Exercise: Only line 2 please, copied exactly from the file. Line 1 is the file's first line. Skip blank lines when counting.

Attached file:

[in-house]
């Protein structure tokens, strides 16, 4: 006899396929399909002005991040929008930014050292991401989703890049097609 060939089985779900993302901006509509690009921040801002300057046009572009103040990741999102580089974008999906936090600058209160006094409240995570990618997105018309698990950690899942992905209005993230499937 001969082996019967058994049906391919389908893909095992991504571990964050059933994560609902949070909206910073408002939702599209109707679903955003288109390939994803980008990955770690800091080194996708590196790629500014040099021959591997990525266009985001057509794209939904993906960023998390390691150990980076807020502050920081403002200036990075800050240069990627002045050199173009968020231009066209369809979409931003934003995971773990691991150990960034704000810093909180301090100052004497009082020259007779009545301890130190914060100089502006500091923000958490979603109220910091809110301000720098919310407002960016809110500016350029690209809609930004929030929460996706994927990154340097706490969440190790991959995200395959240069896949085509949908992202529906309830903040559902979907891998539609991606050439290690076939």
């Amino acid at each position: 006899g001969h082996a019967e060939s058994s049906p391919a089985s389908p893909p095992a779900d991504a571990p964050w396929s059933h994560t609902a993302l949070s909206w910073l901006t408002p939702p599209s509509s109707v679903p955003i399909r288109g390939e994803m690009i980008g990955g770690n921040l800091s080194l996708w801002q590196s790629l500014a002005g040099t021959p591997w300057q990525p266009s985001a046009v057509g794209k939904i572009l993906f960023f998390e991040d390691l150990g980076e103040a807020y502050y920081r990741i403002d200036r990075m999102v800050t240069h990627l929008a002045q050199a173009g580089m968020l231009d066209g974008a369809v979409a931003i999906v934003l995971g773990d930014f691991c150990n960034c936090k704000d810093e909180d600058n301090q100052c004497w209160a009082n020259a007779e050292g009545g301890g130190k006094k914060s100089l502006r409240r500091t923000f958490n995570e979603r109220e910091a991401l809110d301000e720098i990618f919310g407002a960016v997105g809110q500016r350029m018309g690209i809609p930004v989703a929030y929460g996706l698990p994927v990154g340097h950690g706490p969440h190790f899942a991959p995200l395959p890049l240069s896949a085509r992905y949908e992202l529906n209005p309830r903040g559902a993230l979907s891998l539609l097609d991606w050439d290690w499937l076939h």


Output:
């Protein structure tokens, strides 16, 4: 006899396929399909002005991040929008930014050292991401989703890049097609 060939089985779900993302901006509509690009921040801002300057046009572009103040990741999102580089974008999906936090600058209160006094409240995570990618997105018309698990950690899942992905209005993230499937 001969082996019967058994049906391919389908893909095992991504571990964050059933994560609902949070909206910073408002939702599209109707679903955003288109390939994803980008990955770690800091080194996708590196790629500014040099021959591997990525266009985001057509794209939904993906960023998390390691150990980076807020502050920081403002200036990075800050240069990627002045050199173009968020231009066209369809979409931003934003995971773990691991150990960034704000810093909180301090100052004497009082020259007779009545301890130190914060100089502006500091923000958490979603109220910091809110301000720098919310407002960016809110500016350029690209809609930004929030929460996706994927990154340097706490969440190790991959995200395959240069896949085509949908992202529906309830903040559902979907891998539609991606050439290690076939």